Red Kangaroos are the largest marsupial. They have a body length between 1 and 1.6 m (3.25 - 5.25 ft), a tail length between 75 and 120 cm (2.5 - 4 ft) and they weigh between 25 and 90 kgs (55 - 200 lbs).
Males are red/brown in colour with a pale underside and limbs. Females are smaller than males and tend to be greyish in colour.
They have large, extremely strong hind limbs and feet, short forelimbs and a long, muscular tail. When moving quickly they hop on their hind limbs and use their tail to balance, but when moving slowly they use their tail as an extra limb, taking their weight on their forelimbs and tail, and hopping forwards with their hind feet.
Red Kangaroos inhabit the dry scrub areas and open savannahs of Australia. They live either alone, in small groups or they gather together in larger groups when resources are scarce.
Red Kangaroos feed on grasses and other vegetation. They can go for long periods of time without drinking as they obtain most of their required moisture from green plants.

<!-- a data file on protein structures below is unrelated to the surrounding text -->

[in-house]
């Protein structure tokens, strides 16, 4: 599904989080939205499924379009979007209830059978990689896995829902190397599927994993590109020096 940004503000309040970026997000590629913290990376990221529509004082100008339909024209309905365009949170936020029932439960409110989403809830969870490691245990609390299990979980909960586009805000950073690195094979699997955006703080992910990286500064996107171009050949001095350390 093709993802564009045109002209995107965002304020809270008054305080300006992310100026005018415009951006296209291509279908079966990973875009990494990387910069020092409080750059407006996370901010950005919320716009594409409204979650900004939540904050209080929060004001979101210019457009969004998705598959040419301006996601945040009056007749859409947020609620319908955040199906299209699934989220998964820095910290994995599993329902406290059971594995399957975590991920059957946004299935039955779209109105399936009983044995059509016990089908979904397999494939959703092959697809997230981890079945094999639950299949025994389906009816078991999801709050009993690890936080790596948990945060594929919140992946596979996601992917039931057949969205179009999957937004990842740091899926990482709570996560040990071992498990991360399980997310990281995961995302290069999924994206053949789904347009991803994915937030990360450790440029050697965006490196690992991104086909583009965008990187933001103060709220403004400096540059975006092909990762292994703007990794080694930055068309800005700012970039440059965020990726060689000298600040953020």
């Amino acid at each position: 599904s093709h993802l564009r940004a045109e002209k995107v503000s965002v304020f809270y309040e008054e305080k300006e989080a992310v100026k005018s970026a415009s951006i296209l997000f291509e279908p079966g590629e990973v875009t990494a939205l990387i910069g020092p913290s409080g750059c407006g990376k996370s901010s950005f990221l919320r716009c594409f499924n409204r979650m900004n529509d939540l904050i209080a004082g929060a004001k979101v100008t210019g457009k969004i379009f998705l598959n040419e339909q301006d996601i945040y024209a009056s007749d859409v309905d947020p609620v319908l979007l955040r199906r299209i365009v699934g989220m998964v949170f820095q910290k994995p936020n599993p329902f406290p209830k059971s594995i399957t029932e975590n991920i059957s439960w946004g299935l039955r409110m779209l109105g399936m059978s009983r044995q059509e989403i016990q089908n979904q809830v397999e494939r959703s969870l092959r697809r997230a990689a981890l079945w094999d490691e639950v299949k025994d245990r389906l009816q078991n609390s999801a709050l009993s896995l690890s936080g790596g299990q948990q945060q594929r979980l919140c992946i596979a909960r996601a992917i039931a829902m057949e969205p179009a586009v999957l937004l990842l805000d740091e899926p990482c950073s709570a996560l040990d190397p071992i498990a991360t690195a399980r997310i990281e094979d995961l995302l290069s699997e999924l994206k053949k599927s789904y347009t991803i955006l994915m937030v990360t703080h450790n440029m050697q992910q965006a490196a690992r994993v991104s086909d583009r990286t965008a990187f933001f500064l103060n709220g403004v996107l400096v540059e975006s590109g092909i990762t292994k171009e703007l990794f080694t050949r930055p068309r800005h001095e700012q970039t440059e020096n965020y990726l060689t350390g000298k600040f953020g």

Red Kangaroos breed throughout the year and after a gestation period of 33 days, 1 joey will be born. They are born in an embryonic state, with only their front limbs being developed. During birth they use their front limbs to crawl into their mother's pouch and they attach themselves to one of her teats.
The joey remains in their mother's pouch for approximately 225 days. They are weaned at around 1 year old and they reach sexual maturity at 2 - 3 years of age.
Predators of Red Kangaroos are dingos and humans. Young joeys that have just left their mother's pouch may be preyed upon by large birds of prey.
A group of Kangaroos are known as a mob.
Male Kangaroos are known as boomers, females as flyers and young as joeys.